This is telling: It’s impossible to imagine Donald Trump giving the Gettysburg Address
One hundred and fifty-five years ago, Abraham Lincoln delivered the Gettysburg Address, his paean to democracy. Donald Trump has compared himself to Lincoln and has stated falsely that Lincoln’s Address was universally panned at the time. But the differences between Lincoln and Trump couldn’t be starker. Lincoln came from a poor family, lived in a frontier cabin, and was self-educated; Trump comes from wealth, lived in a penthouse, and attended an Ivy League university. Lincoln opposed nativism; Trump champions it. Lincoln celebrated America’s global role, calling it “the last best hope of earth”; Trump seeks to withdraw from the world order, erect protective barriers, and place “America first.”
Perhaps the greatest difference between Lincoln and Trump concerns attitudes toward democracy. For Lincoln, democracy was everything and constituted the primary reason not to allow the nation to be destroyed; by comparison, for the past two years, Trump has waged war on democratic institutions.
Lincoln proclaimed his faith in democracy and the meaning of the Civil War on July 4, 1861, when he told Congress that the rebellion “presents to the whole family of man, the question, whether a constitutional republic, or a democracy—a government of the people by the same people—can or cannot, maintain its territorial integrity against its own domestic foes.” Should the rebellion succeed, it would “put an end to free government upon the earth.”
It galled him that a minority would resort to bullets rather than ballots in response to his election. There were many ways to contest an unfavorable political outcome—for example, organize and vote in future elections or call for a constitutional convention—but rebellion was not one of them. In 1864, with war raging and his reelection in doubt, Lincoln insisted that elections still be held. Consider that during World War II, Great Britain postponed general elections until the war was won and Lincoln’s actions seem even more remarkable. His commitment to democracy was unassailable. Following his victory, he declared “we cannot have free government without elections, and if the rebellion could force to forgo, or postpone, a national election, it might fairly claim to have already conquered and ruined us.”
Rather than encouraging democracy, Trump and today’s Republican party seem intent on curtailing it. Trump has denounced the media, used the Justice Department as his personal domain, and has continued to act autocratically. Rather than treat elections with reverence, he has falsely alleged fraud in Florida’s recent vote and opposed a recount. Republican politicians have made it harder, not easier, for Americans to vote. They have suppressed the vote of the poor and nonwhites by using a variety of tactics, including enacting voter identification laws, purging voters from the rolls, and reducing the number of polling places.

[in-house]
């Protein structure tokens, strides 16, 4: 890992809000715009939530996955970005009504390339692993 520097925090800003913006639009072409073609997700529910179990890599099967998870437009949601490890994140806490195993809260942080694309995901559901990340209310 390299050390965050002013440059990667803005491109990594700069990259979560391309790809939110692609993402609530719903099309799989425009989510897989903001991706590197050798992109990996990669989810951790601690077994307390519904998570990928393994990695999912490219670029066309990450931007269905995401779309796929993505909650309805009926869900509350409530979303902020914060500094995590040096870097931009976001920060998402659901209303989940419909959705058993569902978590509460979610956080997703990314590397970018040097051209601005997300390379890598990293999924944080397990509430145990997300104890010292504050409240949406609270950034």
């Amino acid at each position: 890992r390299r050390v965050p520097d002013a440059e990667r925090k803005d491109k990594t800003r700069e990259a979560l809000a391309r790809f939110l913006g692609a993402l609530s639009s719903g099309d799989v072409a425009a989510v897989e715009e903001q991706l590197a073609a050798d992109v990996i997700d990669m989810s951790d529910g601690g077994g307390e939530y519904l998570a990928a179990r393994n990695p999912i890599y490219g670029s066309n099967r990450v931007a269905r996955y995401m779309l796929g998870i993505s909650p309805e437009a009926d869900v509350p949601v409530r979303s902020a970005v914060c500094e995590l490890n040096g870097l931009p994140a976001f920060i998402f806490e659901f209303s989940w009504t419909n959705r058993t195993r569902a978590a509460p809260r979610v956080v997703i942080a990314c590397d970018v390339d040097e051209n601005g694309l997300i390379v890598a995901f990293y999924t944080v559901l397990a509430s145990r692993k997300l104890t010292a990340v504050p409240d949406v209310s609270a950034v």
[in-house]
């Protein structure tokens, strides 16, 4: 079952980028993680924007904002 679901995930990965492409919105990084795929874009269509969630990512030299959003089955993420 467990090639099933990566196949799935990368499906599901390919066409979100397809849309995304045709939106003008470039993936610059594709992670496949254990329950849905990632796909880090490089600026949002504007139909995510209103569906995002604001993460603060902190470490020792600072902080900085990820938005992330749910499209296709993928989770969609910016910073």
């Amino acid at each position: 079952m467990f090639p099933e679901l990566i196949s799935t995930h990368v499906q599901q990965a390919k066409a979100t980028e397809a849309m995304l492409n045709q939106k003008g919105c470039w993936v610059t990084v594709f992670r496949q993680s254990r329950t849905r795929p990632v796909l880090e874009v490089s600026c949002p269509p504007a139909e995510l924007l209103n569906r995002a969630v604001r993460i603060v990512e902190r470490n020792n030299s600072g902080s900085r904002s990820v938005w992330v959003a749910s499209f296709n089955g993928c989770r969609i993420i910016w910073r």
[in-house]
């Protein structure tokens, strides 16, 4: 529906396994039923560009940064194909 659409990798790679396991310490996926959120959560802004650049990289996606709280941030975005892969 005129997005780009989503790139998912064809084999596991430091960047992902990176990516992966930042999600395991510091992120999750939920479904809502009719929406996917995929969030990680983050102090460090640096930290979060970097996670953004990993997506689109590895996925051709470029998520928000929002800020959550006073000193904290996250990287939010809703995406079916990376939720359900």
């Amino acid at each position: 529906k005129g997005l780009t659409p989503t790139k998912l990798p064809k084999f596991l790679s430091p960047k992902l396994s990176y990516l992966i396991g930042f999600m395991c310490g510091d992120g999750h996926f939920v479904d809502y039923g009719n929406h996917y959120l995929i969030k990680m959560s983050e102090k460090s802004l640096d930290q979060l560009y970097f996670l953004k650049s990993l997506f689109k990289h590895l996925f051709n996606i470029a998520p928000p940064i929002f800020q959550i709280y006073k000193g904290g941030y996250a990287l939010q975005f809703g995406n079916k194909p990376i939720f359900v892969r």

Some of this, of course, is politics as usual. Lincoln was no innocent and, in the election of 1864, he supported efforts to keep Democrats in the army from voting while promoting the votes of Republican soldiers in those states that allowed it. But Lincoln never wavered in his belief in democracy. Indeed, on April 11, 1865 he publicly endorsed the right to vote for black men who were educated and had served in the military. Hearing this, John Wilkes Booth became outraged and vowed it would be the last speech Lincoln ever gave. Three days later, he acted on his threat.
Lincoln offered his supreme tribute to democracy in the Gettysburg Address. The speech began by grounding the meaning of America in the Declaration of Independence and it ended by reaffirming that “government of the people, by the people, for the people, shall not perish from the earth.” These past two years have rightly generated anxiety about the fate of democracy in America. As various observers have recently noted, a pro-democracy movement is blossoming. Preliminary numbers suggest that more than 49 per cent of eligible voters cast their ballots on election day, and some states surpassed 60%. This was the highest turnout for midterm elections in over 100 years.
Ballot measures that triumphed suggest citizens are fighting back. In Florida, voting rights were restored to over a million people with felony convictions and other states passed measures to simplify the registration process and reduce gerrymandering. There is talk of universal voting by mail and automatic voter registration. Thanks to the tireless efforts of those who are committed to the right to vote, democracy has a long way to go before it perishes. Lincoln would be pleased.
Louis P. Masur, Distinguished Professor of American Studies and History at Rutgers University, is author of Lincoln’s Last Speech: Wartime Reconstruction and the Crisis of Reunion.